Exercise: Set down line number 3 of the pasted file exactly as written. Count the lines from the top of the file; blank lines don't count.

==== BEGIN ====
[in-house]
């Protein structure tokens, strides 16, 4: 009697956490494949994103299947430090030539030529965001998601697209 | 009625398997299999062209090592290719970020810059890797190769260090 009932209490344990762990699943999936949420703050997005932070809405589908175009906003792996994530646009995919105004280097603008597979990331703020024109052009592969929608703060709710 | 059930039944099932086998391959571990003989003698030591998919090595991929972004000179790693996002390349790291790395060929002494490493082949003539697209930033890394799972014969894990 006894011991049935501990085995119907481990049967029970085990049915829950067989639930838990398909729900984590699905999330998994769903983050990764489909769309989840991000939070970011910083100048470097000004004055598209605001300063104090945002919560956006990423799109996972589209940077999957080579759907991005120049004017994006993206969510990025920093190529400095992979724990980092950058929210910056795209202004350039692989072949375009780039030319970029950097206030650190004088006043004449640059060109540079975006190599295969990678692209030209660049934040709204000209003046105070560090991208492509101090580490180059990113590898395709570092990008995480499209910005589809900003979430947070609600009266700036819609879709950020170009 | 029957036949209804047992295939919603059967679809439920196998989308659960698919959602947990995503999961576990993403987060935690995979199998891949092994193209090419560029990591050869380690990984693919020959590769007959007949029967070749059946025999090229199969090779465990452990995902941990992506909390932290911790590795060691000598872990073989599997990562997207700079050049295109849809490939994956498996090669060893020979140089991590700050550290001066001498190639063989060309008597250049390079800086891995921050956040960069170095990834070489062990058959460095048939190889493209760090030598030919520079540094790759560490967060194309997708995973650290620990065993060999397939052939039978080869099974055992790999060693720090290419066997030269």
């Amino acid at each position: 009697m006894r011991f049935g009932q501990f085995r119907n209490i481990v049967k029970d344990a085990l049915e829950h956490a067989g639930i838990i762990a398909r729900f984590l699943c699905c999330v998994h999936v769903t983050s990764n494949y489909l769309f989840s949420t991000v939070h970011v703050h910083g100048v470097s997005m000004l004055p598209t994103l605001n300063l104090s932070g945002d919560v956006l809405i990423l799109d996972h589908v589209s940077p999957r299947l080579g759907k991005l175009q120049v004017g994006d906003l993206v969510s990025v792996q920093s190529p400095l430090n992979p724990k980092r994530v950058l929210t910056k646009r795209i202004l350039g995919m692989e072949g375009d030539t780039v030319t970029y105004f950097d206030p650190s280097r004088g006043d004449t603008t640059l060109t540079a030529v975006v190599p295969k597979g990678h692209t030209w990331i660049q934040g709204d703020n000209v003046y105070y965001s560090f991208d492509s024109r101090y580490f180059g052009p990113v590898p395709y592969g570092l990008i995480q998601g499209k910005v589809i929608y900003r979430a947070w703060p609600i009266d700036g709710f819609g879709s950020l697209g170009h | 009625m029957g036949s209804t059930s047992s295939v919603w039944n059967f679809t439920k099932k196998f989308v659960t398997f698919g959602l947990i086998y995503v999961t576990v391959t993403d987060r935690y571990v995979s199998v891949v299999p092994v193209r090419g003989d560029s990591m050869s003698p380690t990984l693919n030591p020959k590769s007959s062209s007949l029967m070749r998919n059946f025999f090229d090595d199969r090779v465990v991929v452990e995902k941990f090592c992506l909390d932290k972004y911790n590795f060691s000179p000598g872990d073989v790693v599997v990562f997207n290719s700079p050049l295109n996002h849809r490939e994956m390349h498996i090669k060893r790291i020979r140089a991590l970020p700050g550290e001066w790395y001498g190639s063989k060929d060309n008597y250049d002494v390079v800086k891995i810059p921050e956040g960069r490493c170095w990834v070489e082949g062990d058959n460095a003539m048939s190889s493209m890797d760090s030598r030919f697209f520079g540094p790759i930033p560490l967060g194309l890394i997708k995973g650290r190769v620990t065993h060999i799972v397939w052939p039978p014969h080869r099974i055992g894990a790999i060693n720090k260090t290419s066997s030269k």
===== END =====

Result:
């Amino acid at each position: 009697m006894r011991f049935g009932q501990f085995r119907n209490i481990v049967k029970d344990a085990l049915e829950h956490a067989g639930i838990i762990a398909r729900f984590l699943c699905c999330v998994h999936v769903t983050s990764n494949y489909l769309f989840s949420t991000v939070h970011v703050h910083g100048v470097s997005m000004l004055p598209t994103l605001n300063l104090s932070g945002d919560v956006l809405i990423l799109d996972h589908v589209s940077p999957r299947l080579g759907k991005l175009q120049v004017g994006d906003l993206v969510s990025v792996q920093s190529p400095l430090n992979p724990k980092r994530v950058l929210t910056k646009r795209i202004l350039g995919m692989e072949g375009d030539t780039v030319t970029y105004f950097d206030p650190s280097r004088g006043d004449t603008t640059l060109t540079a030529v975006v190599p295969k597979g990678h692209t030209w990331i660049q934040g709204d703020n000209v003046y105070y965001s560090f991208d492509s024109r101090y580490f180059g052009p990113v590898p395709y592969g570092l990008i995480q998601g499209k910005v589809i929608y900003r979430a947070w703060p609600i009266d700036g709710f819609g879709s950020l697209g170009h | 009625m029957g036949s209804t059930s047992s295939v919603w039944n059967f679809t439920k099932k196998f989308v659960t398997f698919g959602l947990i086998y995503v999961t576990v391959t993403d987060r935690y571990v995979s199998v891949v299999p092994v193209r090419g003989d560029s990591m050869s003698p380690t990984l693919n030591p020959k590769s007959s062209s007949l029967m070749r998919n059946f025999f090229d090595d199969r090779v465990v991929v452990e995902k941990f090592c992506l909390d932290k972004y911790n590795f060691s000179p000598g872990d073989v790693v599997v990562f997207n290719s700079p050049l295109n996002h849809r490939e994956m390349h498996i090669k060893r790291i020979r140089a991590l970020p700050g550290e001066w790395y001498g190639s063989k060929d060309n008597y250049d002494v390079v800086k891995i810059p921050e956040g960069r490493c170095w990834v070489e082949g062990d058959n460095a003539m048939s190889s493209m890797d760090s030598r030919f697209f520079g540094p790759i930033p560490l967060g194309l890394i997708k995973g650290r190769v620990t065993h060999i799972v397939w052939p039978p014969h080869r099974i055992g894990a790999i060693n720090k260090t290419s066997s030269k």